Wednesday, August 09, 2006

FONTE AVELLANA: A thousand years worth of visitors

BURROWED IN THE MOUNTAINS near the massive Monte Catria, the monastery of Fonte Avellana (the hazelnut fountain) has been a magnet of Catholic studies for over a thousand years.

Founded in the 900's AD, the hermitage quickly became a model of monastic life. It is mentioned in Dante's Divine Comedy, it was sacked by numerous invaders over the years and it was suppressed by the newly formed Italian state in the 1860's.

Pope John Paul II visited Fonte Avellana in 1982 and elevated the church there to the status of Minor Basilica.

The facility survives today and is open to visitors. It is difficult to find, far removed from other tourist attractions and not really near any large cities. It is relatively close to the impressive hilltop town of Frontone but even that is several kilometers away on a long, winding road.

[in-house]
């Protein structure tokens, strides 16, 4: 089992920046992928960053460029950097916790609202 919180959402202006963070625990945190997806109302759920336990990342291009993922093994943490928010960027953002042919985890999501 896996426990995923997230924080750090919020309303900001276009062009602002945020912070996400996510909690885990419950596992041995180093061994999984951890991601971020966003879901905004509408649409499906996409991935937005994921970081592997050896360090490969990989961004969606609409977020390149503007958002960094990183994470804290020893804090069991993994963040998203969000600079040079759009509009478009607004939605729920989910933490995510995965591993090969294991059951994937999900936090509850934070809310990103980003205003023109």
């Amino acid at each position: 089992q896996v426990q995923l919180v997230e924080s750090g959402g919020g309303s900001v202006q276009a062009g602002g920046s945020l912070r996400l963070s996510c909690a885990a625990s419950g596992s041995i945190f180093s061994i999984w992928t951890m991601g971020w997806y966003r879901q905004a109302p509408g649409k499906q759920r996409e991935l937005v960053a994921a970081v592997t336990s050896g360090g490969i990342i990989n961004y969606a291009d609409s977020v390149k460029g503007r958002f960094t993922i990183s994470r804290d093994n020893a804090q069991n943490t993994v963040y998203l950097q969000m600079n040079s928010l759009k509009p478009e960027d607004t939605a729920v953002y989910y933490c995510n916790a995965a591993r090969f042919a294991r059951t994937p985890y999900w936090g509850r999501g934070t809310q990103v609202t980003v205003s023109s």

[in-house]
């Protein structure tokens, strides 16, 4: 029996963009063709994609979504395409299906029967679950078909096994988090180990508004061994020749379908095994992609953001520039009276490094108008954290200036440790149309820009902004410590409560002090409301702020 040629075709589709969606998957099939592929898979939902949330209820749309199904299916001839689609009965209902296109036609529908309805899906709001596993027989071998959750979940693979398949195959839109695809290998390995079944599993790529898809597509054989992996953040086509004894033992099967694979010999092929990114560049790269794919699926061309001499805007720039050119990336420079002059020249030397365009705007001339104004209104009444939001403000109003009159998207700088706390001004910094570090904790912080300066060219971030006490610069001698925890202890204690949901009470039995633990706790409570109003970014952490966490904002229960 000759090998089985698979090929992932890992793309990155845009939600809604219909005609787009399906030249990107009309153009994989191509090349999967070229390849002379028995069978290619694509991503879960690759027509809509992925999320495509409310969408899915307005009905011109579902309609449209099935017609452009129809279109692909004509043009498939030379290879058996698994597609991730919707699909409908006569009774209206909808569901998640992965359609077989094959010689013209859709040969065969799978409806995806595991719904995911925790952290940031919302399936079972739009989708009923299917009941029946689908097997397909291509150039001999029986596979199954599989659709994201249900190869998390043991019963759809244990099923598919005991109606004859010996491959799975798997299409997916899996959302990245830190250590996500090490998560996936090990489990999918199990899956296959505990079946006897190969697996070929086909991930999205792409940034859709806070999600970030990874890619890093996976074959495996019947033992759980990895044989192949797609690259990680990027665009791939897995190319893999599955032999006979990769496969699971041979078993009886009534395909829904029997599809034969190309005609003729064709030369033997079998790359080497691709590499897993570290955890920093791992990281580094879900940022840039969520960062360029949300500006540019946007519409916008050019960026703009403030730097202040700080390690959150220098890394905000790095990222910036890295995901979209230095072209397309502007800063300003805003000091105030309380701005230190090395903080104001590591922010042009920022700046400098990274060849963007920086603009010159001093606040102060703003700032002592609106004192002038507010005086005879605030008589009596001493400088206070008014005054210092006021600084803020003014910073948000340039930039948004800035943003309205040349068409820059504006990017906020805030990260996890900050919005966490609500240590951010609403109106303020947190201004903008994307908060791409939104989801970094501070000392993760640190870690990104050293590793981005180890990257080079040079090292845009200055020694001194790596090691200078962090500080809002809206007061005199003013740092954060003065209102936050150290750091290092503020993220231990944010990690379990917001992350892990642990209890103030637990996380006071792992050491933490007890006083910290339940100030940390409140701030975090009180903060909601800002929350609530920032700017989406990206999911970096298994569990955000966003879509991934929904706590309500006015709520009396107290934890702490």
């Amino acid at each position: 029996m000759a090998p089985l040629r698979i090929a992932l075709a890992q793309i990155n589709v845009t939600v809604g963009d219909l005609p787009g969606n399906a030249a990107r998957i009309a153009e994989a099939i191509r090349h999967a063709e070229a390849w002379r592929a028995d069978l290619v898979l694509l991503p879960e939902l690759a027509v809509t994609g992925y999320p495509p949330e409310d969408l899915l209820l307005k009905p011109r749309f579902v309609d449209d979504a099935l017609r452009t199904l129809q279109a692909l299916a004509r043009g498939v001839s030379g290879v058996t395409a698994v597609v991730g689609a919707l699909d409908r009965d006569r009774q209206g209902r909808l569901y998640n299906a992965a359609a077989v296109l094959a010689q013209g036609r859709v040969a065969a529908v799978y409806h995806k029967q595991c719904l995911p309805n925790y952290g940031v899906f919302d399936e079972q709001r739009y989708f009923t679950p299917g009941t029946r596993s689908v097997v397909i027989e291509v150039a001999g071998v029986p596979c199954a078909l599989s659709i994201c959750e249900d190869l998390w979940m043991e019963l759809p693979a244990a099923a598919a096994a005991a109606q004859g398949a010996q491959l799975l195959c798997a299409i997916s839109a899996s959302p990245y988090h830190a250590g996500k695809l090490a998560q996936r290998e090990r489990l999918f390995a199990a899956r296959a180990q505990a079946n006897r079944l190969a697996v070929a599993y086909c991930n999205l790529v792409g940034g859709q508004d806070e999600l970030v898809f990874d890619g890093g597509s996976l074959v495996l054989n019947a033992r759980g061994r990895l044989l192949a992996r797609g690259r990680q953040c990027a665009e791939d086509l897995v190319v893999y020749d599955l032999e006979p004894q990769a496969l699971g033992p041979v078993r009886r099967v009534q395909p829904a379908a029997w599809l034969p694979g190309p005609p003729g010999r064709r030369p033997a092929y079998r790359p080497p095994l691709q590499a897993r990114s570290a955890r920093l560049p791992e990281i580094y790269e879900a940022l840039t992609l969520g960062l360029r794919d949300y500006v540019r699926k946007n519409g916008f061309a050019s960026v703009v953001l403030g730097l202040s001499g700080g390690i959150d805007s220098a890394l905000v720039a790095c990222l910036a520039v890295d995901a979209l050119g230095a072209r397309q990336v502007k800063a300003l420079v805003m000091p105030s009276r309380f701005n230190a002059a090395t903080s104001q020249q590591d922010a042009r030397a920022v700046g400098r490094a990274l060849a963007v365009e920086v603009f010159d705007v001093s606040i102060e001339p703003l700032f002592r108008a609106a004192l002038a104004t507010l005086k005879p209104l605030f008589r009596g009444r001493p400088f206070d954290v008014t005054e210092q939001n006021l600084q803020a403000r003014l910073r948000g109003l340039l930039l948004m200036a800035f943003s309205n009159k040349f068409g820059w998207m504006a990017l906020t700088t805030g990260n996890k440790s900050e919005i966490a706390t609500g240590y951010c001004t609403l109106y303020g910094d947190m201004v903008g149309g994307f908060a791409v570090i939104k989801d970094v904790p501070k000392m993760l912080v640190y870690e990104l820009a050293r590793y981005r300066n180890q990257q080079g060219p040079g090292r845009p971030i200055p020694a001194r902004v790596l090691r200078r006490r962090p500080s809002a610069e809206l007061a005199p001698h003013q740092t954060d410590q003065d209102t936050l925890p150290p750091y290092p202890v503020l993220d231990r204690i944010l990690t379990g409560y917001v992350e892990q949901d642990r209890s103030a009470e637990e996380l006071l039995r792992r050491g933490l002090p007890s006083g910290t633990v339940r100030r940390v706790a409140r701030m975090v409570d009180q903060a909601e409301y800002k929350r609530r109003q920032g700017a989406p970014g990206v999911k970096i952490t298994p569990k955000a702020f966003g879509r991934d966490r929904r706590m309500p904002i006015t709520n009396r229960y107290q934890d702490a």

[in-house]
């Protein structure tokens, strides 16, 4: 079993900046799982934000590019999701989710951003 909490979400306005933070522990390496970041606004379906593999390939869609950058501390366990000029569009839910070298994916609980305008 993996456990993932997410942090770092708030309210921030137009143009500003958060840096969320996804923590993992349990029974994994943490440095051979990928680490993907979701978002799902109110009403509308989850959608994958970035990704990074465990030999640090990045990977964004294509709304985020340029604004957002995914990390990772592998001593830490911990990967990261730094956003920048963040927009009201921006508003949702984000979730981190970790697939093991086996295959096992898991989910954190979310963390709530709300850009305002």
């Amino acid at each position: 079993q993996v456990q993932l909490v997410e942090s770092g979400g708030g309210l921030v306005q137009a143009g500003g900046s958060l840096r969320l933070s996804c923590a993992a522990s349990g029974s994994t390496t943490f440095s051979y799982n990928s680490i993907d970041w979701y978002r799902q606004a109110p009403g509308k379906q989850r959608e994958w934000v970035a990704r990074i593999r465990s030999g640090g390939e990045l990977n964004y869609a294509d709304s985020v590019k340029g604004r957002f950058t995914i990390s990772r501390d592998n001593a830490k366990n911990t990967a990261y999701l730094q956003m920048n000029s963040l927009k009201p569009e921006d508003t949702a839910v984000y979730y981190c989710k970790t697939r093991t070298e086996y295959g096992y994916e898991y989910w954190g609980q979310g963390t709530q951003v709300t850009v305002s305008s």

The grounds at Fonte Avellana are beautiful and there is a lot to see in the actual structure, from the large library - dedicated to Dante - to the crypts and the 12th century church of Santa Croce and Sant' Andrea.

There is also a restaurant and a gift shop on the property and an agriturismo just up the hill.

- G. Miller


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